Audubon's Warbler Watering Hole
On the Grand Canyon's North Rim, along highway 67 the meadows have little watering holes here and there...well more like mud holds in this case, filled with the sloppy footprints of the local bison herd. One morning while driving the road, witnessed a great many small birds, seemingly swarming, around just such an area. Between the insects and the water, this is the perfect morning stop for a number of bird species. In this case it was predominately swallows on the scene, but there was also a pleasant mixture of other small forest birds, such as finches, sparrows, and this little warbler.
It took a good while to identify 'her', as this is a female yellow-rumped warbler. What makes the ID so difficult is that 4 different sub-species exist, although perhaps they really should be unique species. Since 1973, the American Ornithologists' Union has elected to merge these passerine birds as one species. There is a pending proposal to recognize the yellow-rumped warbler as four species rather than as different subspecies. This particular specimen would be known as the "Audubon's Warbler". Its not believe that they are probably a hybrid of the eastern and western varieties of Yellow-rump. In North America, the discovery of a hybrid zone between the two forms in western Canada led the American Ornithologists' Union in 1973 to recognize them as a single sub-species.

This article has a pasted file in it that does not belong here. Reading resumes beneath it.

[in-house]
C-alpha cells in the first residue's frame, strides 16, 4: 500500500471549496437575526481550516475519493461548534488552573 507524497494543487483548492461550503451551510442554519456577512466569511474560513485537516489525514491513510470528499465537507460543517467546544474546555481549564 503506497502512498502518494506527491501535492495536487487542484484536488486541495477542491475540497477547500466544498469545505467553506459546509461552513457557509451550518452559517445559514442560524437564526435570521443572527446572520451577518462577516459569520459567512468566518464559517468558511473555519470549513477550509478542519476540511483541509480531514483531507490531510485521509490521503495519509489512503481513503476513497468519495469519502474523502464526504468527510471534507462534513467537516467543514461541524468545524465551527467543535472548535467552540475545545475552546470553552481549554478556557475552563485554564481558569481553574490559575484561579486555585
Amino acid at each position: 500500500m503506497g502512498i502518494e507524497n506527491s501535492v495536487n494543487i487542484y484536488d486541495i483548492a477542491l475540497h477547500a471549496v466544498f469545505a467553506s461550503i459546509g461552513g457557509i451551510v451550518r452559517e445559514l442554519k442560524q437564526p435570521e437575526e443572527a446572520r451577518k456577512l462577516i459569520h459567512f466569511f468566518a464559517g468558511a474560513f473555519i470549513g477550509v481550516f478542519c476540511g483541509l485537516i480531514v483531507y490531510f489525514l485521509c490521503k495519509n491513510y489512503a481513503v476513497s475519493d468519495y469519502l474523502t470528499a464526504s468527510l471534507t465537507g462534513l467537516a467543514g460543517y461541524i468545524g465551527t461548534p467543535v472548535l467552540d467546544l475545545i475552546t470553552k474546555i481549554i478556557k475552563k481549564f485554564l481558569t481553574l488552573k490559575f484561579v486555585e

Audubon's warbler has a westerly distribution. It breeds in much of western Canada, the western United States, and into Mexico. It is migratory, wintering from the southern parts of the breeding range into western Central America. The breeding habitat is a variety of coniferous and mixed woodland. Audubon's warblers nest in a tree, laying four or five eggs in a cup nest.